Smith Township supervisors in Pennsylvania have signed-off on MPLX LP subsidiary MarkWest Energy Partners LP’s plans to build a 200 MMcf/d natural gas processing facility, but the company is still waiting on an air permit from state regulators to begin construction.
MPLX spokesperson Jamal Kheiry said the company does not discuss specific project schedules, but added that MarkWest plans to have the plant finished and online by 4Q2018. A MarkWest official told local news media after supervisors voted to approve construction that the company plans to start excavation work as soon as possible and proceed with actual construction once it has an air permit from the state Department of Environmental Protection (DEP). The company applied for the permit in June.
The proposed Harmon Creek Complex was put on hold until last year when the commodity outlook improved and MarkWest revived the project. It is to include two cryogenic units and 20,000 b/d of de-ethanization capacity. The company has told township officials that the site is also scaleable to four cryogenic units and two de-ethanizers.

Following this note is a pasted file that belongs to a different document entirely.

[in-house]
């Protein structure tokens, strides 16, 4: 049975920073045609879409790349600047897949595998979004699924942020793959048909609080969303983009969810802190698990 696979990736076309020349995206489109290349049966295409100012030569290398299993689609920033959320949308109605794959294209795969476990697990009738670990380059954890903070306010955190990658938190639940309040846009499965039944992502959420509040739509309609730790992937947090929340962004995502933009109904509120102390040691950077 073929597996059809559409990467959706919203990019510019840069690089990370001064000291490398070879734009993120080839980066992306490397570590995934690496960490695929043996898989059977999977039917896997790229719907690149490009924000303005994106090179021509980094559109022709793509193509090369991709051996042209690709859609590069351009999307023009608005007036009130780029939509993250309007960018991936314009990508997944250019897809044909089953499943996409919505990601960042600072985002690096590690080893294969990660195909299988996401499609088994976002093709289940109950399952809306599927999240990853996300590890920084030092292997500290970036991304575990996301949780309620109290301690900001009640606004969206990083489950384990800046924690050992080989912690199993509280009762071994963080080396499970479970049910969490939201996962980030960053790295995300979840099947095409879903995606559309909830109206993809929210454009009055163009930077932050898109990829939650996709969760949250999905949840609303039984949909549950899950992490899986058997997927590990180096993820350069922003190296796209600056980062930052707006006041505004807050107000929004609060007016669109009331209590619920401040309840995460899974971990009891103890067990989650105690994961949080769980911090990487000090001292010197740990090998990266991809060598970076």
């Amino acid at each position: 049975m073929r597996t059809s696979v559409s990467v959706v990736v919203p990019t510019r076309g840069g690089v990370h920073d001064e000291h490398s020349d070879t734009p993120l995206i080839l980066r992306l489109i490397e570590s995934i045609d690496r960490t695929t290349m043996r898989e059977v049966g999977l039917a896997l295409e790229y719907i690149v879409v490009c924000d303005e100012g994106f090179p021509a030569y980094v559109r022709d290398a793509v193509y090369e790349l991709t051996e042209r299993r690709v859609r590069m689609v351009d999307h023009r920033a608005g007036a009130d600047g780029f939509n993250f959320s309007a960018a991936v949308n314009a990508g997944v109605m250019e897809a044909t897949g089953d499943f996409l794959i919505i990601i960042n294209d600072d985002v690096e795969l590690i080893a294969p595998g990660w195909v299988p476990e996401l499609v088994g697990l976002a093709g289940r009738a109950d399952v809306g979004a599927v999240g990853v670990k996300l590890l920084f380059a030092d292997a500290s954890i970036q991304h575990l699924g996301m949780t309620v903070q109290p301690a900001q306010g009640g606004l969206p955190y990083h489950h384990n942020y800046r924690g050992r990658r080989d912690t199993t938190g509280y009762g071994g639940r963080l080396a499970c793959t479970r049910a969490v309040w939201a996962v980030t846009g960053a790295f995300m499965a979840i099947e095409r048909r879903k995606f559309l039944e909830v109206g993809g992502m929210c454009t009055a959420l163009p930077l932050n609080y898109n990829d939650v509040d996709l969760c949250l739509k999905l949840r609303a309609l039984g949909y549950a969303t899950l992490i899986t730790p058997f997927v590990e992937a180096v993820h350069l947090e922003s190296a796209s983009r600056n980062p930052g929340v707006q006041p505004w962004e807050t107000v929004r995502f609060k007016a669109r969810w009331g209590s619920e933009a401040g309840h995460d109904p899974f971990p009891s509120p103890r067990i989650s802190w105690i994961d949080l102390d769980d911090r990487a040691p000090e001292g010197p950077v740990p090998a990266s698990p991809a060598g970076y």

Citing those comments, the Environmental Integrity Project (EIP), a Washington, DC-based watchdog group, and other environmental organizations sent a letter to state regulators alleging technical deficiencies in MarkWest’s air permit application, asking the agency to deny the permit because the company has not disclosed the full intent of its plans.
DEP spokesperson Lauren Fraley couldn’t say when the agency might issue the project’s air permit. She said the agency would consider the EIP’s comments, others and completely evaluate the application before it makes a decision.
The project has drawn attention in the small corner of Washington County, where shale gas activity has continued to increase. The Harmon Creek site is near another cryogenic processing facility underway by Energy Transfer Partners LP as part of its $1.5 billion Revolution System project, which would provide a complete rich-gas solutions system in the region and include a network of infrastructure.
MarkWest had expected to start construction on Harmon Creek last month. Construction activities at ETP’s site, approved by the township last year, have created issues for residents who have complained about truck traffic. MarkWest has since agreed to make improvements to local roads in the area as they’re needed.